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Does MMA need a cruiserweight division?

Bigger, faster, stronger: Brock Lesnar sizes up favorably against every heavyweight he faces. Jon Kopaloff/Getty Images

In the months leading to their UFC heavyweight showdown, Randy Couture and Brock Lesnar answered hundreds of questions. The issue that dominated every interview session, however, was their weight differential.

By all standards, Couture is a relatively small heavyweight. He often steps into the cage weighing around 230 pounds, which is heavy for him -- Couture competed in the 205-pound weight class for years.

Before the bout, Couture said repeatedly that his goal was to weigh in at 225 pounds. During the weigh-in, however, he surprised everyone by tipping the scales at just 220 pounds.

Couture's weight, though less than many had anticipated, was only half the suspense. Much of the attention was centered on Lesnar and his size.

Lesnar is a massive man. He walks around at 285 pounds on a good day. He weighed in for his fight with Couture at 265 pounds, the mandatory UFC limit, then began rehydrating by sitting down to a steak dinner.

There was little question that on the night of Nov. 15, Lesnar would outweigh Couture by at least 50 pounds. That size differential played itself out as Lesnar stopped Couture in Round 2 to claim the UFC title in just his fourth MMA bout.

As mixed martial arts continues to evolve, its heavyweights do as well. Many are bigger, stronger and more athletic than ever.

Lesnar has become the prototype of this growing class of heavyweights. Its presence will only make it more difficult for the Coutures of the world to reach the top.

A significant number of heavyweights currently tip the scales comfortably around 225 to 235 pounds. These are large men, but against Lesnar or even Shane Carwin, they'd find themselves at distinct size disadvantages.

The time might be ripe for a cruiserweight division in MMA. It is a problem boxing has already addressed.

All four major sanctioning organizations in that sport now have a cruiserweight division. But while the size difference between light heavyweights and heavyweights becomes more pronounced, mixed martial arts organizations aren't rushing to create a go-between division.

"I don't compare boxing with mixed martial arts, but certainly, the heavyweights in boxing have always been 200 [pounds] and you can weigh 400," UFC vice president of Government and Regulatory Affairs Marc Ratner told ESPN.com. "At least here we have a stopping point at 265. So I don't know if it will happen.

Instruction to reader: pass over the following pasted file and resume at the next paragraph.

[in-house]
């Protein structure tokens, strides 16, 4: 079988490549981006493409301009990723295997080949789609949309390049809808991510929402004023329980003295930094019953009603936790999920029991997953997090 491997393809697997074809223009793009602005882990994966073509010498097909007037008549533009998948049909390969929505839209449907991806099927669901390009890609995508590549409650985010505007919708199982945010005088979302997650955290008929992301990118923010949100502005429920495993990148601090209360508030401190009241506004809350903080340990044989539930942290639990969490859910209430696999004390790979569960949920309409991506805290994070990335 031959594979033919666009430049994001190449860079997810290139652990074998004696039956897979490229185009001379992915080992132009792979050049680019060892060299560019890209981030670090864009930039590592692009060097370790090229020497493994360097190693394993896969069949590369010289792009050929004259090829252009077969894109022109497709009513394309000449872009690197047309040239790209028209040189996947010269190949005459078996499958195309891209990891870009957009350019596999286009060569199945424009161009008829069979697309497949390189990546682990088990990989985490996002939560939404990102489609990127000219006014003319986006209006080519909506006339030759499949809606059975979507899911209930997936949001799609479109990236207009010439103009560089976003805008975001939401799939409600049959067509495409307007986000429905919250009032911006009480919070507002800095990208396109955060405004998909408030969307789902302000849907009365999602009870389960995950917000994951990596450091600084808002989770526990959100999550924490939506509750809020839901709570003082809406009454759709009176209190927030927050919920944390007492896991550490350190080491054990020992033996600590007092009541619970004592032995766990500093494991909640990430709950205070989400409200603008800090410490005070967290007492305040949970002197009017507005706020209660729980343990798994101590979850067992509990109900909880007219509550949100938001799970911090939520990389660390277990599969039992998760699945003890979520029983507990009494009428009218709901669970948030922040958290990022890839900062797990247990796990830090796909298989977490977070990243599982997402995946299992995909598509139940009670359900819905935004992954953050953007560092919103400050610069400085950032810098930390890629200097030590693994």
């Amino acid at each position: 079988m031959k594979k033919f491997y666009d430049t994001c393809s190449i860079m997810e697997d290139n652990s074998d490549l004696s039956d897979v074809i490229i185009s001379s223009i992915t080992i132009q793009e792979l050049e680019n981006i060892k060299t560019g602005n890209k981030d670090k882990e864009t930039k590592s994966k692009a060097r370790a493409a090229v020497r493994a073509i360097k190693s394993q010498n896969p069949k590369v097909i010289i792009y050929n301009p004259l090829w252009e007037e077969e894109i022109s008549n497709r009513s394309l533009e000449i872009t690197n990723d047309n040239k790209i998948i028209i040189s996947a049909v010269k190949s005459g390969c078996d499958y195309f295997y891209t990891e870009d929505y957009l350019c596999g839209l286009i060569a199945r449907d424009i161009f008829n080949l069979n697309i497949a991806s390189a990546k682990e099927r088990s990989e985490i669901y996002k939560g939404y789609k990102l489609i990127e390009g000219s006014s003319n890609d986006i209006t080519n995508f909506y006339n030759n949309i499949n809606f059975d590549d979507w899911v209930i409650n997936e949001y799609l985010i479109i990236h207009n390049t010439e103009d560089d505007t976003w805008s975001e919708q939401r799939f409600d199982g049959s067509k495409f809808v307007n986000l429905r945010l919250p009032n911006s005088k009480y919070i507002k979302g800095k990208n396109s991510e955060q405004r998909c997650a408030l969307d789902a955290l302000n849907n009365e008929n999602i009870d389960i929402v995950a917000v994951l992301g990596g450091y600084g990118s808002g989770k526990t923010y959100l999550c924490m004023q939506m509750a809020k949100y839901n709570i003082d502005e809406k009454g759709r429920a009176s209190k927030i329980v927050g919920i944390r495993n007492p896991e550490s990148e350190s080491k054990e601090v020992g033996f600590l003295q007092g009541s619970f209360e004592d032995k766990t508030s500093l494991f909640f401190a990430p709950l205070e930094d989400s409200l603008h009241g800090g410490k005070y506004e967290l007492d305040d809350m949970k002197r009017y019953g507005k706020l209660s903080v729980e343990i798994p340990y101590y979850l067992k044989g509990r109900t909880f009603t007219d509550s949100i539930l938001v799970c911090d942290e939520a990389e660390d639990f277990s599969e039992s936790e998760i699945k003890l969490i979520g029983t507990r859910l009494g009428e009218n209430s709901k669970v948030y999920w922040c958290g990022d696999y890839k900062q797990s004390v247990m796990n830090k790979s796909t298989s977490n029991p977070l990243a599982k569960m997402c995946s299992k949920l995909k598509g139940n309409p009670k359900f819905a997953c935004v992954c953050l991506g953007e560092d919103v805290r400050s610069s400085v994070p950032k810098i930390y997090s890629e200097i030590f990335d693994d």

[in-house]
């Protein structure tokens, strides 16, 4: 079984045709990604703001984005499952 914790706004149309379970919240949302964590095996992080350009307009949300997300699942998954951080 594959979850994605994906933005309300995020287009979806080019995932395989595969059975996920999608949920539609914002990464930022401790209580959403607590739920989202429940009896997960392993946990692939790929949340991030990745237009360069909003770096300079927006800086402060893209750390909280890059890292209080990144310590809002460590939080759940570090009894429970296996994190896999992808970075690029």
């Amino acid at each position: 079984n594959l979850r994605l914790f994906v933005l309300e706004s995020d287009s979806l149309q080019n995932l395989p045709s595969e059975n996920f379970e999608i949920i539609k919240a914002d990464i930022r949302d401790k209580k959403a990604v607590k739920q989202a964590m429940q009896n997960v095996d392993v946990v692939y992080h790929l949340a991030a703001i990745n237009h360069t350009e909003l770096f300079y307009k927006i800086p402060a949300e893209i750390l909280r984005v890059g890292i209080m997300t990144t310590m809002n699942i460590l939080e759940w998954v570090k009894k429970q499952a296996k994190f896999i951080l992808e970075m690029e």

"These fighters are getting bigger, there is no question about it. But there's very few guys who are going to fight less than 220 against a guy who weighs 265, that's for sure. You will see a lot of guys in the 230s or 240s."

It is likely that most fighters who step into the cage weighing between 220 and 230 pounds can't cut to 205 pounds. They have two choices: compete at heavyweight or find another line of work.

Fighters that small are capable of defeating a giant like Lesnar, but the odds would be long. In no other weight class are fighters required to overcome such odds. It doesn't seem fair.

Affliction MMA vice president Tom Atencio agrees, but like Ratner, he believes more examination is needed before a cruiserweight division can be implemented.

"As of right now I don't know how much of a need there is for it, but Lesnar is a giant," Atencio told ESPN.com. "Not only is he a giant, but he is incredibly fast for how big he is.

"You are not going to find guys his size who are going to be that fast. Not to mention, the guy is also a D-I wrestler. To come from that, you put all of that together -- yeah, there is a huge disadvantage when he is fighting somebody 235 and he is 270 pounds."

While neither Ratner nor Atencio would commit to a cruiserweight division at this time, each expects the subject will remain a topic of discussion.

"In general, we are always looking at the Unified Rules and different ways to make the sport better," Ratner said. "Is it a possibility? It certainly could happen.

"I think it may be a little premature, but is it a possibility in the future? Sure. Everything is always on the table. … From our standpoint, the weight classes are fine."

Said Atencio: "I'd like to think that I am open-minded to everything. … I think there needs to be some clear-cut lines between everything to make it a bit more fair. I don't care what anybody says, weight is a factor."

Franklin McNeil covers boxing and mixed martial arts for The Star-Ledger in Newark, N.J.